DAMASCUS - Both official media and an opposition group on Sunday branded as a failure a world powers deal on a transition plan for Syria a day after more than 80 people were reported killed in violence nationwide.
World powers meeting in Geneva on Saturday agreed a transition plan that could include current regime members, but the West did not see any role for President Bashar al-Assad in a new unity government.
Russia and China insisted that Syrians themselves must decide how the transition should be carried out rather than allow others to dictate their fate.
Moscow and Beijing, which have twice blocked UN Security Council resolutions on Syria, both signed up to the final agreement that did not make any explicit call for Assad to cede power.
Both official Syrian media and the opposition Local Coordination Committees (LCC) group demonstrated rare agreement on Sunday in slamming the outcome of the Geneva talks.
The meeting "failed," trumpeted Al-Baath, newspaper of the ruling party.
"The agreement of the task force on Syria in Geneva on Saturday resembles an enlarged meeting of the UN Security Council where the positions of participants remained the same," it said.
The LCC, which organises protests on the ground in Syria, said the outcome showed once again the failure to adopt a common position.
It called the transition accord "just one version, different in form only, of the demands of Russian leaders allied to the Assad regime and who cover it militarily and politically in the face of international pressure."
"The new agreement contains obscure turns of phrase that give the Assad regime's gangs another chance to play for time in suppressing the popular revolution and to silence it through violence and massacres."
At least 83 people were killed, mostly civilians, on Saturday, and hundreds more were trapped in Douma north of Damascus as regime forces stormed the town, the Syrian Observatory for Human rights said.
In the single most serious incident, mortar fire killed 30 civilians at a funeral in the town of Zamalka, 10 kilometres (six miles) east of Damascus, the Britain-based watchdog said.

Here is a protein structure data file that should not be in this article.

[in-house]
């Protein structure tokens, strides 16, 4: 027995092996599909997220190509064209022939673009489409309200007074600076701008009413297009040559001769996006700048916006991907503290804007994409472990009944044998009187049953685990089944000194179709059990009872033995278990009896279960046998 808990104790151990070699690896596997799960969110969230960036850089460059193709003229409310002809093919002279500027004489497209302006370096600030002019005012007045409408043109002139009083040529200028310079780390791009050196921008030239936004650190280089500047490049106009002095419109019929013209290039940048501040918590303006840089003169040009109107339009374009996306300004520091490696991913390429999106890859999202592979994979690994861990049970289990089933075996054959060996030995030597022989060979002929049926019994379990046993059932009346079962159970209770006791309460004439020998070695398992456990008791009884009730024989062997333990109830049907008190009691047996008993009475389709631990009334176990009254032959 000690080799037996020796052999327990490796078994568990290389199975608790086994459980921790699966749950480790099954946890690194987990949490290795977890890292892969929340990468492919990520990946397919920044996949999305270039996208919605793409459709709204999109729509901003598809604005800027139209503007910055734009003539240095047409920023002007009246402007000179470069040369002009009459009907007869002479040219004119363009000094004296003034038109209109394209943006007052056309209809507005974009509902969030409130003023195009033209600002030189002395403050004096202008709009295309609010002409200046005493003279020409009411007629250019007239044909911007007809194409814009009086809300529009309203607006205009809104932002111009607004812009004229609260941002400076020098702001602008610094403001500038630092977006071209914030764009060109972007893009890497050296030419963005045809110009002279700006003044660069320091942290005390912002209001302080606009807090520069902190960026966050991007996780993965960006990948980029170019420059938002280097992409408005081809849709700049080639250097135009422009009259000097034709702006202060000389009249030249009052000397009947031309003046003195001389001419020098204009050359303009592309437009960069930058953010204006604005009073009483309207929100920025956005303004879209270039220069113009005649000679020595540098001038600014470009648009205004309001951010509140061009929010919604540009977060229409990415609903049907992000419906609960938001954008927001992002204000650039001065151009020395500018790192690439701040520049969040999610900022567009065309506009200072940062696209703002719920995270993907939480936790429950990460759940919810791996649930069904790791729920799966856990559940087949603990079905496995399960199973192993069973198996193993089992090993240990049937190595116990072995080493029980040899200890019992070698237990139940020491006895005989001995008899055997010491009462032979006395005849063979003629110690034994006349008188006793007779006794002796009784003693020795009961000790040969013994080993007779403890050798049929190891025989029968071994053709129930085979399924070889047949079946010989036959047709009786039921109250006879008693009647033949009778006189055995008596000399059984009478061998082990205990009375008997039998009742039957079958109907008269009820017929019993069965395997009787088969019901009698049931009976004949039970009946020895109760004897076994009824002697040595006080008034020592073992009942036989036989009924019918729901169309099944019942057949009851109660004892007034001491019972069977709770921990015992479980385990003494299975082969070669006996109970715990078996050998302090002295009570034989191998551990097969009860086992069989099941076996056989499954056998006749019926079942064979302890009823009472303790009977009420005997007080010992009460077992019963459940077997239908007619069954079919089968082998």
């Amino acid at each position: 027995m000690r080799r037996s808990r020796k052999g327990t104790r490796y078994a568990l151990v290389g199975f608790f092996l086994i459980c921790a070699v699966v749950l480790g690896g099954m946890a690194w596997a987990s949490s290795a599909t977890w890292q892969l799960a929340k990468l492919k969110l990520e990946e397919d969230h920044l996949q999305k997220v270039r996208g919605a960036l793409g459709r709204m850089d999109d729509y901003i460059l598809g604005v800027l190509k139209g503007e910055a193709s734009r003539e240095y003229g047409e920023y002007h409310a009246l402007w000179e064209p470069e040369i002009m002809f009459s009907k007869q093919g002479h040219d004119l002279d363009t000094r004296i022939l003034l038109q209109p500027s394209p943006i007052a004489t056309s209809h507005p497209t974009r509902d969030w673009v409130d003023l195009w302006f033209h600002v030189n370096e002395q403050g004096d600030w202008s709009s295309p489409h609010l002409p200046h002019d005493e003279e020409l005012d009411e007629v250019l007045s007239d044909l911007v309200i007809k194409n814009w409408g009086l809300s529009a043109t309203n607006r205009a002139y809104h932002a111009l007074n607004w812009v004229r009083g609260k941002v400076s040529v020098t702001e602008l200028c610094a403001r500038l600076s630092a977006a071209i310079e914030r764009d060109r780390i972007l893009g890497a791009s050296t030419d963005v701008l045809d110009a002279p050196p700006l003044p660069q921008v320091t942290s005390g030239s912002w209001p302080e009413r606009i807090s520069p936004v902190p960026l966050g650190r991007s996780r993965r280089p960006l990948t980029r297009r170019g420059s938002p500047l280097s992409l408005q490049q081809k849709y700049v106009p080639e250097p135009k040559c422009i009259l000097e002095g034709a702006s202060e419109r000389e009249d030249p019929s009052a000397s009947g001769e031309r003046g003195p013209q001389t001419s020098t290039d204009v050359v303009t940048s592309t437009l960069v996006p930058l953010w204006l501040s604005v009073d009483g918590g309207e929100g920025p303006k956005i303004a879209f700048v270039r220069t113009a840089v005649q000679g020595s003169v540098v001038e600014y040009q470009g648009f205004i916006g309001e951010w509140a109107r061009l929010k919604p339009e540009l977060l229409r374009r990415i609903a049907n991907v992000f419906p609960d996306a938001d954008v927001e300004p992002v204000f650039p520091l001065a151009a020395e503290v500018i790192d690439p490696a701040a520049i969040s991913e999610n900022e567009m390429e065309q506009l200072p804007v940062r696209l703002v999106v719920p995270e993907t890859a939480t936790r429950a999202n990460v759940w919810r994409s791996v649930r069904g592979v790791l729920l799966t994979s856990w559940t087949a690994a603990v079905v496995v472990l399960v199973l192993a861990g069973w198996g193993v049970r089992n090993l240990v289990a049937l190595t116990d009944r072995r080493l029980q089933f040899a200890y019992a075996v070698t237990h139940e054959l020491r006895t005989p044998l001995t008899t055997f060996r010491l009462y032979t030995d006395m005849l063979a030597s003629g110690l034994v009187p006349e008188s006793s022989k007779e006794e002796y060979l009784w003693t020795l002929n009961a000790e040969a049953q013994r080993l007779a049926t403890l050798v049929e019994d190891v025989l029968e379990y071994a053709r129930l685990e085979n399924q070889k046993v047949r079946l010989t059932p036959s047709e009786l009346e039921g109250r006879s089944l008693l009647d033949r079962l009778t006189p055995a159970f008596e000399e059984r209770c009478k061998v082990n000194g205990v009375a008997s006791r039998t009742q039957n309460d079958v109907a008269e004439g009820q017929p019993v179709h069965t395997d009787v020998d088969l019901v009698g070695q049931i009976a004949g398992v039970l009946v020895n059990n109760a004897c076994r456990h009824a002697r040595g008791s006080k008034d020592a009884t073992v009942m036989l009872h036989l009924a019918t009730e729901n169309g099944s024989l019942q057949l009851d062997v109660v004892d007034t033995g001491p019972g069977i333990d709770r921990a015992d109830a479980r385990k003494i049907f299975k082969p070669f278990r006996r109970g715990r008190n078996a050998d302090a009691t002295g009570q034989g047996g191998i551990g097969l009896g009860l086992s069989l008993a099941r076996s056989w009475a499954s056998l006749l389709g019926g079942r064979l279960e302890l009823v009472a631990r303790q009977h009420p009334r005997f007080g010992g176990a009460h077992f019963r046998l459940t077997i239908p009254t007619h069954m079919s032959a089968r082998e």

The Geneva deal came despite initial pessimism about the prospects of the talks amid deep divisions between the West and China and Russia on how to end the violence that the Observatory says has killed more than 15,800 since March 2011.
UN and Arab League envoy Kofi Annan did not name names in Geneva, and said it was up to the Syrians to decide who they wanted in a unity government.
But he added: "I would doubt that Syrians... would select people with blood on their hands to lead them."
US Secretary of State Hillary Clinton made it clear that Washington did not see a role for Assad in the transition.
"Assad will still have to go. He will never pass the mutual consent test," she said.
French Foreign Minister Laurent Fabius took the same stance, saying: "It's clear that Assad must stand down," adding that the transition government "will exclude murderers."
British Foreign Secretary William Hague admitted the deal was a "compromise agreement" as Russia played up the fact that it had convinced other world powers that it would be "unacceptable" to exclude any party from the transition process.
A long-time Syria ally, Russia is loath to cast Assad aside, even as relations between Moscow and Damascus have cooled.
Russian Foreign Minister Sergei Lavrov said: "How exactly the work on a transition to a new stage is conducted will be decided by the Syrians themselves."
"There are no demands to exclude from this process any one group. This aspect had been present in many of our partners' proposals. We have convinced them that this is unacceptable."
Chinese Foreign Minister Yang Jiechi also stressed that "outsiders cannot make decisions for the Syrian people."
Annan warned at the opening of the meeting that history would not look favourably on leaders who failed to chart a strategy to end the bloodshed.
A failure to unite also raised the spectre that the deadly conflict in the strategic Middle East country could spill over to the region and expose the world to fresh threats, the former UN chief said.
"History is a sombre judge -- and it will judge us all harshly if we prove incapable of taking the right path today," Annan told the five permanent Security Council members -- the United States, Russia, Britain, China and France -- as well as regional powers Qatar, Turkey, Kuwait and Iraq.
While the violence rages in Syria there is also mounting concern about the destabilising impact it has on the region, in particular Jordan and Lebanon.
And the Turkish-Syrian border remains a potential flashpoint.
Turkey has sent tanks, troops and missile batteries toward the frontier, after Syria shot down a Turkish jet just over a week ago.